The basement geology and palaeontology of the Wairaki Hills, Southland.
Begg, John Graham
Lithologic and biostratigraphic mapping of the Wairaki Hills was commenced to provide detailed geologic maps on which to base data subsequently derived from palaeontological study. Faunas found were collected quickly during mapping and field determinations were noted. Some rich localities were collected more thoroughly in later visits. The geologic age range of the rocks was found to be Makarewan (?Djulfian-Dorashamian} to Oretian (?late Carnian), with a break in deposition between the latest Permian and earliest Triassic (i.e. Dorashamian-Smithian). In the laboratory, collections gathered in the field, as well as collections gathered by others previously, were prepared and all secure taxa available were described and drawn. The process resulted in identification of at least 17 new genera, perhaps as many as 22, as well as a plethora of undescribed species. Recognition of foraminiferids and ostracods within the sediments opens new fields of study in New Zealand Triassic fossils. Other important finds include productinids and a crassatellid from the Wairaki Formation, Eophyllites from the Malakovian (Smithian) and a nautiloid, cidaroid, buchiid, beyrichitid, cirriped and trigonioid from the Etalian Stage (Anisian). The faunas are regarded as marine, shallow shelf forms (probably mostly above wave base) and most collections are regarded as essentially in situ assemblages. After collation of data on biostratigraphy, informal stage definitions were attempted and successfully used; the base of the Makarewan Stage was drawn at the first appearance of Wairakiella rostrata at the type locality, the Malakovian Stage base at the first appearance of Owenites, and the Etalian at the first appearance of Mellarium at the type locality. Correlation with other New Zealand rocks of equivalent age is made as well as an attempt at correlation with important world faunas and sequences of equivalent age. The Makarewan Stage is correlated with the Djulfian-Dorashamian Stages of the world standard, the Malakoyian with the late Smithian Stage and the Etalian with the Varium Zone of the Anisian Stage. The need for a more refined zonal scheme; for New Zealand Triassic rocks is acknowledged and the systematic palaeontology section of this thesis is regarded as a necessary preliminary step in establishment of such a scheme.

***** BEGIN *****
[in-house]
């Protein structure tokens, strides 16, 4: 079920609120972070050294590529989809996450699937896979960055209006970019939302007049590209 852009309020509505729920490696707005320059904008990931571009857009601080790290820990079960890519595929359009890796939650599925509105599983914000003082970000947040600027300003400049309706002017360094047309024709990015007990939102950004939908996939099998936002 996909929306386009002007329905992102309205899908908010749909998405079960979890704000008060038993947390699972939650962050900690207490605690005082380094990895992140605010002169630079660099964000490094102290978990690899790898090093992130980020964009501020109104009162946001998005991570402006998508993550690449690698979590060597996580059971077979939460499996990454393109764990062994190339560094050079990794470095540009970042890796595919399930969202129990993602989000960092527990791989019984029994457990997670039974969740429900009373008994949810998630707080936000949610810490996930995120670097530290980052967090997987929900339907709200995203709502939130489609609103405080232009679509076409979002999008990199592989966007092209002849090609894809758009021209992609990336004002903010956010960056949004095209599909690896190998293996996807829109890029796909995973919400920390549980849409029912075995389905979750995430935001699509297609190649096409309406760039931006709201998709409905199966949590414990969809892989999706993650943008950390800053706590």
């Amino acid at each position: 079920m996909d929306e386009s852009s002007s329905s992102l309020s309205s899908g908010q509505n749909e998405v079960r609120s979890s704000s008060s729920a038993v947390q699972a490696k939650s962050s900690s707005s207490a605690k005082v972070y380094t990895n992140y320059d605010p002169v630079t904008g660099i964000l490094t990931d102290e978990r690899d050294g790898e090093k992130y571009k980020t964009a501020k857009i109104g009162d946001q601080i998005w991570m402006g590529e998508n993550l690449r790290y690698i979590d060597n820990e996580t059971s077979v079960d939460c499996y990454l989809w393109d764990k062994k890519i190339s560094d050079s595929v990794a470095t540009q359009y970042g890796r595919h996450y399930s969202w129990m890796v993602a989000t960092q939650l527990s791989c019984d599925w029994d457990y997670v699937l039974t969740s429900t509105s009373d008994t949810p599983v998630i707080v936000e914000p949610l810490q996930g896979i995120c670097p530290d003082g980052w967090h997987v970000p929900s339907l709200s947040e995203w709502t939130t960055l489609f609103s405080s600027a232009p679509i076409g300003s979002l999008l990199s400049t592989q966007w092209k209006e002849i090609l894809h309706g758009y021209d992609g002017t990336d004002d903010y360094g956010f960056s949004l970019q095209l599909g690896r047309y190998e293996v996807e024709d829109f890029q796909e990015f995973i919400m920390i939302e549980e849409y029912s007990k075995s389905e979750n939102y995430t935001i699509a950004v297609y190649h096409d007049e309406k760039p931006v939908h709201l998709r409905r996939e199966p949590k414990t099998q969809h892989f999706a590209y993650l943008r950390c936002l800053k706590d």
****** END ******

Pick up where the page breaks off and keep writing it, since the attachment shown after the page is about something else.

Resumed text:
Advisor: Campbell, John Douglas
Degree Name: Doctor of Philosophy
Degree Discipline: Geology
Publisher: University of Otago
Research Type: Thesis